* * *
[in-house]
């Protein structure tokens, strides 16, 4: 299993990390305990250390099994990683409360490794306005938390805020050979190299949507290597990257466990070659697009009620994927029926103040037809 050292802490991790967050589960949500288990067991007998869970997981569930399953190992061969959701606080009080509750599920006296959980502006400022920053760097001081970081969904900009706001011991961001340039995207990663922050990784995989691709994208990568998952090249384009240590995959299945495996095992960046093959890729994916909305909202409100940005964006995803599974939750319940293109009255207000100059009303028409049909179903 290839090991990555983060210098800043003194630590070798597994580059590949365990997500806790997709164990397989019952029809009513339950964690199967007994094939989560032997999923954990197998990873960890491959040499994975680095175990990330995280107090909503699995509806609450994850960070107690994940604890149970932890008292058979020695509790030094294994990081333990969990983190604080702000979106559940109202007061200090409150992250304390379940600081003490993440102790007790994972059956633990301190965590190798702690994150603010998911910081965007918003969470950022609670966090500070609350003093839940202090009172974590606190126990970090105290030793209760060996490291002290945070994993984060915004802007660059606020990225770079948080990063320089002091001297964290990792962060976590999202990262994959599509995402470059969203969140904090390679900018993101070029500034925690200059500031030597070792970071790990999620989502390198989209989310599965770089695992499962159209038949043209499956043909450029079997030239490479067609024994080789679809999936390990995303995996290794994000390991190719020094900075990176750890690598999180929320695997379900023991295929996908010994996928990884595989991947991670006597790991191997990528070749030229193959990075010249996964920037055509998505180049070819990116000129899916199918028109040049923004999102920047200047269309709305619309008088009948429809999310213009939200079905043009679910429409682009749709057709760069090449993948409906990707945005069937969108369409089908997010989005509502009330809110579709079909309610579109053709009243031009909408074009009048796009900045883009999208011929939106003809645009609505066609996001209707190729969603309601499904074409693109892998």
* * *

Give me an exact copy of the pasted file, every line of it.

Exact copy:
[in-house]
């Protein structure tokens, strides 16, 4: 299993990390305990250390099994990683409360490794306005938390805020050979190299949507290597990257466990070659697009009620994927029926103040037809 050292802490991790967050589960949500288990067991007998869970997981569930399953190992061969959701606080009080509750599920006296959980502006400022920053760097001081970081969904900009706001011991961001340039995207990663922050990784995989691709994208990568998952090249384009240590995959299945495996095992960046093959890729994916909305909202409100940005964006995803599974939750319940293109009255207000100059009303028409049909179903 290839090991990555983060210098800043003194630590070798597994580059590949365990997500806790997709164990397989019952029809009513339950964690199967007994094939989560032997999923954990197998990873960890491959040499994975680095175990990330995280107090909503699995509806609450994850960070107690994940604890149970932890008292058979020695509790030094294994990081333990969990983190604080702000979106559940109202007061200090409150992250304390379940600081003490993440102790007790994972059956633990301190965590190798702690994150603010998911910081965007918003969470950022609670966090500070609350003093839940202090009172974590606190126990970090105290030793209760060996490291002290945070994993984060915004802007660059606020990225770079948080990063320089002091001297964290990792962060976590999202990262994959599509995402470059969203969140904090390679900018993101070029500034925690200059500031030597070792970071790990999620989502390198989209989310599965770089695992499962159209038949043209499956043909450029079997030239490479067609024994080789679809999936390990995303995996290794994000390991190719020094900075990176750890690598999180929320695997379900023991295929996908010994996928990884595989991947991670006597790991191997990528070749030229193959990075010249996964920037055509998505180049070819990116000129899916199918028109040049923004999102920047200047269309709305619309008088009948429809999310213009939200079905043009679910429409682009749709057709760069090449993948409906990707945005069937969108369409089908997010989005509502009330809110579709079909309610579109053709009243031009909408074009009048796009900045883009999208011929939106003809645009609505066609996001209707190729969603309601499904074409693109892998």